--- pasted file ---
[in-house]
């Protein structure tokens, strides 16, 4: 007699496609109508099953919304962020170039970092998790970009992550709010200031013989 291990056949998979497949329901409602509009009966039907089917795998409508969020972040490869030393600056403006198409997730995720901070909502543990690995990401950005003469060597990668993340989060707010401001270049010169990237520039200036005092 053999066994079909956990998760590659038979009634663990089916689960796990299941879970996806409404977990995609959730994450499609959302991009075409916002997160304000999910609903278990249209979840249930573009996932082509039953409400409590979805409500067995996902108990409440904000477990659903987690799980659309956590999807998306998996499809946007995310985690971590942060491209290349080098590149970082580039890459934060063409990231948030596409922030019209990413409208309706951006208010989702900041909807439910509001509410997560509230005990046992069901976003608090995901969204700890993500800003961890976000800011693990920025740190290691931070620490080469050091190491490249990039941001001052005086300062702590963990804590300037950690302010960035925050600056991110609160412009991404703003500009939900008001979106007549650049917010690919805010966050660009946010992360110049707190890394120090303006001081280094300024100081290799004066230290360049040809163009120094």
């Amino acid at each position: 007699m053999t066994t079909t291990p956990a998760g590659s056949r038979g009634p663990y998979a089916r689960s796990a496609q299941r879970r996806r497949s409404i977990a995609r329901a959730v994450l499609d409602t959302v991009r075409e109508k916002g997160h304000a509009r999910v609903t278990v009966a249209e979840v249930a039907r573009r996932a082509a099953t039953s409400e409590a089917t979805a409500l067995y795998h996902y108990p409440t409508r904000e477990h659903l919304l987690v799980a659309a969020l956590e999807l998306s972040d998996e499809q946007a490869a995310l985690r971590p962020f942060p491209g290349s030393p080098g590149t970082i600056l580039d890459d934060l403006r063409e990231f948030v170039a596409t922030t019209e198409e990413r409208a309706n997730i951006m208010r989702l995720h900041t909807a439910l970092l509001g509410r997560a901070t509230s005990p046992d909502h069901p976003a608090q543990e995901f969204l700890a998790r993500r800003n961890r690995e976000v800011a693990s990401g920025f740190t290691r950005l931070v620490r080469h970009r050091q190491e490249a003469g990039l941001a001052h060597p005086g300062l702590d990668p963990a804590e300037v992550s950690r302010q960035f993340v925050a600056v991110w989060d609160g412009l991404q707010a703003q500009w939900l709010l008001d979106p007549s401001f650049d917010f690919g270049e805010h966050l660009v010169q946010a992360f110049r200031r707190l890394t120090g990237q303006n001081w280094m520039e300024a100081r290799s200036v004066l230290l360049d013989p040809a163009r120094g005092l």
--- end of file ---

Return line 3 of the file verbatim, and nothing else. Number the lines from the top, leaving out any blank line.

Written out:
């Amino acid at each position: 007699m053999t066994t079909t291990p956990a998760g590659s056949r038979g009634p663990y998979a089916r689960s796990a496609q299941r879970r996806r497949s409404i977990a995609r329901a959730v994450l499609d409602t959302v991009r075409e109508k916002g997160h304000a509009r999910v609903t278990v009966a249209e979840v249930a039907r573009r996932a082509a099953t039953s409400e409590a089917t979805a409500l067995y795998h996902y108990p409440t409508r904000e477990h659903l919304l987690v799980a659309a969020l956590e999807l998306s972040d998996e499809q946007a490869a995310l985690r971590p962020f942060p491209g290349s030393p080098g590149t970082i600056l580039d890459d934060l403006r063409e990231f948030v170039a596409t922030t019209e198409e990413r409208a309706n997730i951006m208010r989702l995720h900041t909807a439910l970092l509001g509410r997560a901070t509230s005990p046992d909502h069901p976003a608090q543990e995901f969204l700890a998790r993500r800003n961890r690995e976000v800011a693990s990401g920025f740190t290691r950005l931070v620490r080469h970009r050091q190491e490249a003469g990039l941001a001052h060597p005086g300062l702590d990668p963990a804590e300037v992550s950690r302010q960035f993340v925050a600056v991110w989060d609160g412009l991404q707010a703003q500009w939900l709010l008001d979106p007549s401001f650049d917010f690919g270049e805010h966050l660009v010169q946010a992360f110049r200031r707190l890394t120090g990237q303006n001081w280094m520039e300024a100081r290799s200036v004066l230290l360049d013989p040809a163009r120094g005092l």